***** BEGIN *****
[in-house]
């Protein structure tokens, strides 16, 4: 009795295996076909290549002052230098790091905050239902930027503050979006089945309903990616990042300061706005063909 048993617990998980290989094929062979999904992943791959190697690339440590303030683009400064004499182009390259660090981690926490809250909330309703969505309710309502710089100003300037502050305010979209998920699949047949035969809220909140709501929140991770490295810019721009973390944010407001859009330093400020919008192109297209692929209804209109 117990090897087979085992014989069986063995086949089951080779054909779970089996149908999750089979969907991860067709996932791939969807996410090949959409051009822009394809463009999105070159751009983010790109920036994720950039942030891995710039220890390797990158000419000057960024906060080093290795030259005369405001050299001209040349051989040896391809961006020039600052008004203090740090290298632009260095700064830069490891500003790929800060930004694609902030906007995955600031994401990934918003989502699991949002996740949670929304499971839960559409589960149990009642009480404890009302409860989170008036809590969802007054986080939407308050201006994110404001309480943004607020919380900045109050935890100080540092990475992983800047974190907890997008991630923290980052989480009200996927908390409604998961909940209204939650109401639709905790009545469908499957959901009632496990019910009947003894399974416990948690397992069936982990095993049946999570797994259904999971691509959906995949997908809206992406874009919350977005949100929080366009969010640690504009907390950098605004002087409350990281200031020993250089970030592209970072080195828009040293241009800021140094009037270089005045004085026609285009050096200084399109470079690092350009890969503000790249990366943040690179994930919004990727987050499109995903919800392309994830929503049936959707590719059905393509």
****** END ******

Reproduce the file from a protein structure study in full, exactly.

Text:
[in-house]
């Protein structure tokens, strides 16, 4: 009795295996076909290549002052230098790091905050239902930027503050979006089945309903990616990042300061706005063909 048993617990998980290989094929062979999904992943791959190697690339440590303030683009400064004499182009390259660090981690926490809250909330309703969505309710309502710089100003300037502050305010979209998920699949047949035969809220909140709501929140991770490295810019721009973390944010407001859009330093400020919008192109297209692929209804209109 117990090897087979085992014989069986063995086949089951080779054909779970089996149908999750089979969907991860067709996932791939969807996410090949959409051009822009394809463009999105070159751009983010790109920036994720950039942030891995710039220890390797990158000419000057960024906060080093290795030259005369405001050299001209040349051989040896391809961006020039600052008004203090740090290298632009260095700064830069490891500003790929800060930004694609902030906007995955600031994401990934918003989502699991949002996740949670929304499971839960559409589960149990009642009480404890009302409860989170008036809590969802007054986080939407308050201006994110404001309480943004607020919380900045109050935890100080540092990475992983800047974190907890997008991630923290980052989480009200996927908390409604998961909940209204939650109401639709905790009545469908499957959901009632496990019910009947003894399974416990948690397992069936982990095993049946999570797994259904999971691509959906995949997908809206992406874009919350977005949100929080366009969010640690504009907390950098605004002087409350990281200031020993250089970030592209970072080195828009040293241009800021140094009037270089005045004085026609285009050096200084399109470079690092350009890969503000790249990366943040690179994930919004990727987050499109995903919800392309994830929503049936959707590719059905393509």